(g) It is the intent of the legislature in enacting this section to authorize the entry of judgments in medical tort actions against health care providers which provide for the payment of future damages through periodic payments rather than lump-sum payments. By authorizing periodic payment judgments, it is the further intent of the legislature that the courts will utilize such judgments to provide compensation sufficient to meet the needs of an injured plaintiff and those persons who are dependent on the plaintiff for whatever period is deemed appropriate by the court while eliminating the potential windfall from a lump-sum recovery which was intended to provide for the care of an injured plaintiff over an extended period, who then dies shortly after the judgment is paid, leaving the balance of the judgment award to persons and purposes for which it was not intended. It is also the intent of the legislature that all elements of the periodic payment program be specified with certainty in the judgment ordering such payments and that the judgment not be subject to modification at some future time which might alter the specifications of the original judgment, except as provided in subsection (c) above."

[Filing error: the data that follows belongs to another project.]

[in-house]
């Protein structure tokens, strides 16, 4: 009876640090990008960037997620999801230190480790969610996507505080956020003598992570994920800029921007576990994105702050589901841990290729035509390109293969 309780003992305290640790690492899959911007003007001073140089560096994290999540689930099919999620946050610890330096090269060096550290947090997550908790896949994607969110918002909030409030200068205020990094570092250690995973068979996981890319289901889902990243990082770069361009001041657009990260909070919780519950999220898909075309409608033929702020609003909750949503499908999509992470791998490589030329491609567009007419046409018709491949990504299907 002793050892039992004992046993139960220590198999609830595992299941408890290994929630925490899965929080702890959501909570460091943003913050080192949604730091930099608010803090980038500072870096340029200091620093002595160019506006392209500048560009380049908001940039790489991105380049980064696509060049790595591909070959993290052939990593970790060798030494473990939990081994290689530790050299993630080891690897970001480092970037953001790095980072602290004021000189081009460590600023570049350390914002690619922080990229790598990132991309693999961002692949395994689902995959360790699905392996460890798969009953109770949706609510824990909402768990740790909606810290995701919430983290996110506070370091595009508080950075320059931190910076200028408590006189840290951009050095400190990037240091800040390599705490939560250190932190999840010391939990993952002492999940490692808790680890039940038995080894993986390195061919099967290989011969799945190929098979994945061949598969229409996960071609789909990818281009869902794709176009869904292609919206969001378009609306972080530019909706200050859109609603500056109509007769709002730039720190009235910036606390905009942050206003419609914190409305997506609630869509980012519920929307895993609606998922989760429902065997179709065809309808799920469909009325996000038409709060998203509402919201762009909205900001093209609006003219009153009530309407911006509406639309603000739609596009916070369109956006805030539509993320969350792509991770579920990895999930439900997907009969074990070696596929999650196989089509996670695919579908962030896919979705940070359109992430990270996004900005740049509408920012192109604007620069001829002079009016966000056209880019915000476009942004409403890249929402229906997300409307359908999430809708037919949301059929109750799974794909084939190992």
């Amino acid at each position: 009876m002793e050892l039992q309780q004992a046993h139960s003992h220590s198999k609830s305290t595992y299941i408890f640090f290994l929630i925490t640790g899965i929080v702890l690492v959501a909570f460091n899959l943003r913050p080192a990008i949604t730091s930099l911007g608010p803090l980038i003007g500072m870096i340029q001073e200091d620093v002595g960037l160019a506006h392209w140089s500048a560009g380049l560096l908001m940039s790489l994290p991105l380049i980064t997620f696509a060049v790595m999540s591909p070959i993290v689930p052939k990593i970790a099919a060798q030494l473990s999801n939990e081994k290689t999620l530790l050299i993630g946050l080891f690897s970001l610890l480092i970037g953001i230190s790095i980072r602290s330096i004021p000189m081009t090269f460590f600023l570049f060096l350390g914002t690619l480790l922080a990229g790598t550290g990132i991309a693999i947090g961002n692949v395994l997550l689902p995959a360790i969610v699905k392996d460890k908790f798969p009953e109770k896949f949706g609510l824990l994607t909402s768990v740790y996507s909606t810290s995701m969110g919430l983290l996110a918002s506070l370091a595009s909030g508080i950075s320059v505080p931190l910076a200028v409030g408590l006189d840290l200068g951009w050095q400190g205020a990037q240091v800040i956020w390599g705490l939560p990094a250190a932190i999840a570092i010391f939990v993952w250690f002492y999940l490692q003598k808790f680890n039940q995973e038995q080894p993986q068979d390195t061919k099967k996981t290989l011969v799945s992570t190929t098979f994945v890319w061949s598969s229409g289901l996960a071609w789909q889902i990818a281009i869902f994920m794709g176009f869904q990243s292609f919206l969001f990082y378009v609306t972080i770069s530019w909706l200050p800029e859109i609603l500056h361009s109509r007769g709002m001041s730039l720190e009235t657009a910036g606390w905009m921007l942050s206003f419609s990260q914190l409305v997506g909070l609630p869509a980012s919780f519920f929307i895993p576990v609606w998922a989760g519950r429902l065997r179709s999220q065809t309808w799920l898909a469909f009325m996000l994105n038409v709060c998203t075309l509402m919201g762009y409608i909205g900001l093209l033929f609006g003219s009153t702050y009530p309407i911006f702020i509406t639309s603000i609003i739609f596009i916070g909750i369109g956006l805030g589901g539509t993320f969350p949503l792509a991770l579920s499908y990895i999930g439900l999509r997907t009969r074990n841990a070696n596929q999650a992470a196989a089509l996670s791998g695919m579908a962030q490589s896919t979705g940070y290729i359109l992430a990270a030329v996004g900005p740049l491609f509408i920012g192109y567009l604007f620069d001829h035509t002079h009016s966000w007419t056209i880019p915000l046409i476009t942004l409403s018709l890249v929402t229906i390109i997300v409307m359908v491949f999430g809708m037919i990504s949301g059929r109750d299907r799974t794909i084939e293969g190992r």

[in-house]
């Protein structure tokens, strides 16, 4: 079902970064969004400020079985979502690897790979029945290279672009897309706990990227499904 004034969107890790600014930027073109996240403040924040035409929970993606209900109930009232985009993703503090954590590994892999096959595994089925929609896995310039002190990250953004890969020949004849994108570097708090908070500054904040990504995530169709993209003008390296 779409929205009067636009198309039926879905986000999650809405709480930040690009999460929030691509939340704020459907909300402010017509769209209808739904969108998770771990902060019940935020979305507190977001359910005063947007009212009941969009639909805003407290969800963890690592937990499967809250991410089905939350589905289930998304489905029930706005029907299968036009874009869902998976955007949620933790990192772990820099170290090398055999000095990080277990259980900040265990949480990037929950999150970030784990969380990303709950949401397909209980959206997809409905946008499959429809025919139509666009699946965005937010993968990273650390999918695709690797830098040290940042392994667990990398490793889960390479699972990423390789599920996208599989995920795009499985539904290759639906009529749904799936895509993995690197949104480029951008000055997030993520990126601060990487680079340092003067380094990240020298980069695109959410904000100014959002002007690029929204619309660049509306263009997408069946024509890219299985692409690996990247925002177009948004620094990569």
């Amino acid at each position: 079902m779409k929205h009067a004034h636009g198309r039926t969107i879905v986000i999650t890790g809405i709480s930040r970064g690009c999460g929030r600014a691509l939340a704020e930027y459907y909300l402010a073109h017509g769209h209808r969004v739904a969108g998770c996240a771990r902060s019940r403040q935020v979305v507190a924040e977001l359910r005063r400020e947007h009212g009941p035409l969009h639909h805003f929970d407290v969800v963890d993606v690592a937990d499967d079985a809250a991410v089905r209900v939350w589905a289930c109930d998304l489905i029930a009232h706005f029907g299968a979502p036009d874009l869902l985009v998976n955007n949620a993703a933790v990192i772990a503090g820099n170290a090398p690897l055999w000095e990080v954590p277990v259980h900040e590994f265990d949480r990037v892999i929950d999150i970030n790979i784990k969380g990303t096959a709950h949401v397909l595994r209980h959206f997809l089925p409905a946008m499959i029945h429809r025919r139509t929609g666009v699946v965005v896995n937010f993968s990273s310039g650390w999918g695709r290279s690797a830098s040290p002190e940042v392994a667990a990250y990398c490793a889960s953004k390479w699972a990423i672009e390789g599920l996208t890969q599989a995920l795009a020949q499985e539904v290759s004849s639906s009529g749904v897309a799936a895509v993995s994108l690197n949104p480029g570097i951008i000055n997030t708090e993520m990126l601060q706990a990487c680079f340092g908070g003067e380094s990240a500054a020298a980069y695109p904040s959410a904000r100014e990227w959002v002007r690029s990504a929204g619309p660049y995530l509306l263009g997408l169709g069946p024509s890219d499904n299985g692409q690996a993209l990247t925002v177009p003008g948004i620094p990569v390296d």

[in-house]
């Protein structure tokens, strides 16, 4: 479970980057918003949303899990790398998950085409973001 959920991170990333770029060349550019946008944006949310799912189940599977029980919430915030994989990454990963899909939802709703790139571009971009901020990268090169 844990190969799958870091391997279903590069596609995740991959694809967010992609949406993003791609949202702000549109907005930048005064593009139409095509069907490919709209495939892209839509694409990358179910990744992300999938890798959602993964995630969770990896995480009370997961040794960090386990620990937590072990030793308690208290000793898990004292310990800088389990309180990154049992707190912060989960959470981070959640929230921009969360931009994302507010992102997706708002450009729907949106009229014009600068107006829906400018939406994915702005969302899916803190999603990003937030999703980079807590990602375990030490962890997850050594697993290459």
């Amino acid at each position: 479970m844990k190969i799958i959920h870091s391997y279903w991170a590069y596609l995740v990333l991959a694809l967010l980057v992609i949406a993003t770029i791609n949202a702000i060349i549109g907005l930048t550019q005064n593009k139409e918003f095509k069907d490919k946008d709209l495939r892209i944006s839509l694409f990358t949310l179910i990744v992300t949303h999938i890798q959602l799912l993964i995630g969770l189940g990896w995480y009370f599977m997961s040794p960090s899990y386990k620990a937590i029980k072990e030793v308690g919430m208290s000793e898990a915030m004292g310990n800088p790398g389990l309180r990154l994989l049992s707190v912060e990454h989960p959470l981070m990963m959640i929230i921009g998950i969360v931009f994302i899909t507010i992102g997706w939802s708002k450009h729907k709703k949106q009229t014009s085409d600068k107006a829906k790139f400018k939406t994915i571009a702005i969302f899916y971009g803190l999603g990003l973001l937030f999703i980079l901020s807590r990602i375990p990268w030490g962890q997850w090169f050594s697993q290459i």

SECTION 3. Section 657-7.3, Hawaii Revised Statutes, is amended to read as follows:
"§657-7.3 Medical torts; limitation of
actions; time. [
No action for injury or death against a chiropractor,
clinical laboratory technologist or technician, dentist, naturopathic
physician, nurse, nursing home administrator, dispensing optician, optometrist,
osteopath, physician or surgeon, physical therapist, podiatrist, psychologist,
or veterinarian duly licensed or registered under the laws of the State, or a
licensed hospital as the employer of any such person, based upon such person's
alleged professional negligence, or for rendering professional services without
consent, or for error or omission in such person's practice, shall be brought
more than two years after the plaintiff discovers, or through the use of